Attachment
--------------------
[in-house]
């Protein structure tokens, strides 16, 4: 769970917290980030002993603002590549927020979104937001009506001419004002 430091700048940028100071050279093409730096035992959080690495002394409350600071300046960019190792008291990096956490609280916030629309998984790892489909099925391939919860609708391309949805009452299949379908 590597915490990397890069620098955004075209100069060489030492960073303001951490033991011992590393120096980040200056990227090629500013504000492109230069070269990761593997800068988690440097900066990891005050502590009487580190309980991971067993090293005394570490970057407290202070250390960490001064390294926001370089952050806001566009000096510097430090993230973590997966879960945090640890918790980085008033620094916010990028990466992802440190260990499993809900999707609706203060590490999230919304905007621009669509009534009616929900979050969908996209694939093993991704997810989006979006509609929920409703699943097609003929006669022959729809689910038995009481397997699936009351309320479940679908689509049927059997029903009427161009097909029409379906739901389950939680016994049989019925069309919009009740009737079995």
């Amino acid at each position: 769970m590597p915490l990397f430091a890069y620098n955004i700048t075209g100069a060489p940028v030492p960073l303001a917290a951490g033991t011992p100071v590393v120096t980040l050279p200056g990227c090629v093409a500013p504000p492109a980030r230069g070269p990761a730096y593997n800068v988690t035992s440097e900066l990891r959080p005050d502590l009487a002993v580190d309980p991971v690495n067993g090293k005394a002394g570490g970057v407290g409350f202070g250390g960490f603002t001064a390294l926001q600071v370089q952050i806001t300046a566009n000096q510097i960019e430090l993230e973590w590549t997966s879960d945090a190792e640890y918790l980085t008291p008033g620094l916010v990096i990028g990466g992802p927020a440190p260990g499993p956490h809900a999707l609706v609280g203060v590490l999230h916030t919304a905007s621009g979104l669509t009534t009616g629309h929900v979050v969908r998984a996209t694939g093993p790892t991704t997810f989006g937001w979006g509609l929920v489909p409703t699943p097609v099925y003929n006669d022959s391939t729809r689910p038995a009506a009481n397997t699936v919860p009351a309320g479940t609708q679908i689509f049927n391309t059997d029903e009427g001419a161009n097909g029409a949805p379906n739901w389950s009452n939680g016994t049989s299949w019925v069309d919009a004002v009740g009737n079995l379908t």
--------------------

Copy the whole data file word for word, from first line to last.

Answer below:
[in-house]
């Protein structure tokens, strides 16, 4: 769970917290980030002993603002590549927020979104937001009506001419004002 430091700048940028100071050279093409730096035992959080690495002394409350600071300046960019190792008291990096956490609280916030629309998984790892489909099925391939919860609708391309949805009452299949379908 590597915490990397890069620098955004075209100069060489030492960073303001951490033991011992590393120096980040200056990227090629500013504000492109230069070269990761593997800068988690440097900066990891005050502590009487580190309980991971067993090293005394570490970057407290202070250390960490001064390294926001370089952050806001566009000096510097430090993230973590997966879960945090640890918790980085008033620094916010990028990466992802440190260990499993809900999707609706203060590490999230919304905007621009669509009534009616929900979050969908996209694939093993991704997810989006979006509609929920409703699943097609003929006669022959729809689910038995009481397997699936009351309320479940679908689509049927059997029903009427161009097909029409379906739901389950939680016994049989019925069309919009009740009737079995």
């Amino acid at each position: 769970m590597p915490l990397f430091a890069y620098n955004i700048t075209g100069a060489p940028v030492p960073l303001a917290a951490g033991t011992p100071v590393v120096t980040l050279p200056g990227c090629v093409a500013p504000p492109a980030r230069g070269p990761a730096y593997n800068v988690t035992s440097e900066l990891r959080p005050d502590l009487a002993v580190d309980p991971v690495n067993g090293k005394a002394g570490g970057v407290g409350f202070g250390g960490f603002t001064a390294l926001q600071v370089q952050i806001t300046a566009n000096q510097i960019e430090l993230e973590w590549t997966s879960d945090a190792e640890y918790l980085t008291p008033g620094l916010v990096i990028g990466g992802p927020a440190p260990g499993p956490h809900a999707l609706v609280g203060v590490l999230h916030t919304a905007s621009g979104l669509t009534t009616g629309h929900v979050v969908r998984a996209t694939g093993p790892t991704t997810f989006g937001w979006g509609l929920v489909p409703t699943p097609v099925y003929n006669d022959s391939t729809r689910p038995a009506a009481n397997t699936v919860p009351a309320g479940t609708q679908i689509f049927n391309t059997d029903e009427g001419a161009n097909g029409a949805p379906n739901w389950s009452n939680g016994t049989s299949w019925v069309d919009a004002v009740g009737n079995l379908t």